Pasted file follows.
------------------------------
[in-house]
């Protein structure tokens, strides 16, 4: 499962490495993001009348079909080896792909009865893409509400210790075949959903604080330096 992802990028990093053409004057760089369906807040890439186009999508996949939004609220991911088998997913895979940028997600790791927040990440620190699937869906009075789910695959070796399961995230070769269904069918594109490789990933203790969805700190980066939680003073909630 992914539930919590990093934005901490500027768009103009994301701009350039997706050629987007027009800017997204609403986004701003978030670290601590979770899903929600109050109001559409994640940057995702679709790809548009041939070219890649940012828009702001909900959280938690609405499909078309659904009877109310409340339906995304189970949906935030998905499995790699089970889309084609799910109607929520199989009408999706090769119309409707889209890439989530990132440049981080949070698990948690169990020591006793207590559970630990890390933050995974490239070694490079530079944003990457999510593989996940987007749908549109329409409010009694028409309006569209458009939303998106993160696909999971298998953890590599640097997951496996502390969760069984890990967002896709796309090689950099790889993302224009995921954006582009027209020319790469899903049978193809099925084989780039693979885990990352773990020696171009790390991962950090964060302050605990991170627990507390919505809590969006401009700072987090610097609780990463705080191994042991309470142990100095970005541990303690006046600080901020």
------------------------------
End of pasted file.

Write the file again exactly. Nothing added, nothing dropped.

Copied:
[in-house]
């Protein structure tokens, strides 16, 4: 499962490495993001009348079909080896792909009865893409509400210790075949959903604080330096 992802990028990093053409004057760089369906807040890439186009999508996949939004609220991911088998997913895979940028997600790791927040990440620190699937869906009075789910695959070796399961995230070769269904069918594109490789990933203790969805700190980066939680003073909630 992914539930919590990093934005901490500027768009103009994301701009350039997706050629987007027009800017997204609403986004701003978030670290601590979770899903929600109050109001559409994640940057995702679709790809548009041939070219890649940012828009702001909900959280938690609405499909078309659904009877109310409340339906995304189970949906935030998905499995790699089970889309084609799910109607929520199989009408999706090769119309409707889209890439989530990132440049981080949070698990948690169990020591006793207590559970630990890390933050995974490239070694490079530079944003990457999510593989996940987007749908549109329409409010009694028409309006569209458009939303998106993160696909999971298998953890590599640097997951496996502390969760069984890990967002896709796309090689950099790889993302224009995921954006582009027209020319790469899903049978193809099925084989780039693979885990990352773990020696171009790390991962950090964060302050605990991170627990507390919505809590969006401009700072987090610097609780990463705080191994042991309470142990100095970005541990303690006046600080901020």